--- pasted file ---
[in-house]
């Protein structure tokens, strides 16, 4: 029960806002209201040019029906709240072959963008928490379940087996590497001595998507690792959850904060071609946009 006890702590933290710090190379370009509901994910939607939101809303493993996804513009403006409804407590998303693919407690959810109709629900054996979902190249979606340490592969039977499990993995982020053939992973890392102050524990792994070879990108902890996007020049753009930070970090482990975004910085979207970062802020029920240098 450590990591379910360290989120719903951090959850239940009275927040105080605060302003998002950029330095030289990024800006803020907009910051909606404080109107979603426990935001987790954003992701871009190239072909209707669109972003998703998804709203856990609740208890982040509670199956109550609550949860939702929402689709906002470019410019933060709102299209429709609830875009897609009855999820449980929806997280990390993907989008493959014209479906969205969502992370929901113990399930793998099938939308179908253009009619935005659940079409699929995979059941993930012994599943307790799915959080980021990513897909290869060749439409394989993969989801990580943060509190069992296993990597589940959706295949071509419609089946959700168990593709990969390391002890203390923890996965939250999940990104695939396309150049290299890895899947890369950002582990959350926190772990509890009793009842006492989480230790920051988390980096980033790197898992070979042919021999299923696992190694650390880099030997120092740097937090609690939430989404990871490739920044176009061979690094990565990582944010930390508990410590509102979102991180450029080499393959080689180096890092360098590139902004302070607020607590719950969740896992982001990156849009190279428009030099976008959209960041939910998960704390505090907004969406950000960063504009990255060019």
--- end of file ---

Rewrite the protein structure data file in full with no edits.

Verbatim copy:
[in-house]
């Protein structure tokens, strides 16, 4: 029960806002209201040019029906709240072959963008928490379940087996590497001595998507690792959850904060071609946009 006890702590933290710090190379370009509901994910939607939101809303493993996804513009403006409804407590998303693919407690959810109709629900054996979902190249979606340490592969039977499990993995982020053939992973890392102050524990792994070879990108902890996007020049753009930070970090482990975004910085979207970062802020029920240098 450590990591379910360290989120719903951090959850239940009275927040105080605060302003998002950029330095030289990024800006803020907009910051909606404080109107979603426990935001987790954003992701871009190239072909209707669109972003998703998804709203856990609740208890982040509670199956109550609550949860939702929402689709906002470019410019933060709102299209429709609830875009897609009855999820449980929806997280990390993907989008493959014209479906969205969502992370929901113990399930793998099938939308179908253009009619935005659940079409699929995979059941993930012994599943307790799915959080980021990513897909290869060749439409394989993969989801990580943060509190069992296993990597589940959706295949071509419609089946959700168990593709990969390391002890203390923890996965939250999940990104695939396309150049290299890895899947890369950002582990959350926190772990509890009793009842006492989480230790920051988390980096980033790197898992070979042919021999299923696992190694650390880099030997120092740097937090609690939430989404990871490739920044176009061979690094990565990582944010930390508990410590509102979102991180450029080499393959080689180096890092360098590139902004302070607020607590719950969740896992982001990156849009190279428009030099976008959209960041939910998960704390505090907004969406950000960063504009990255060019």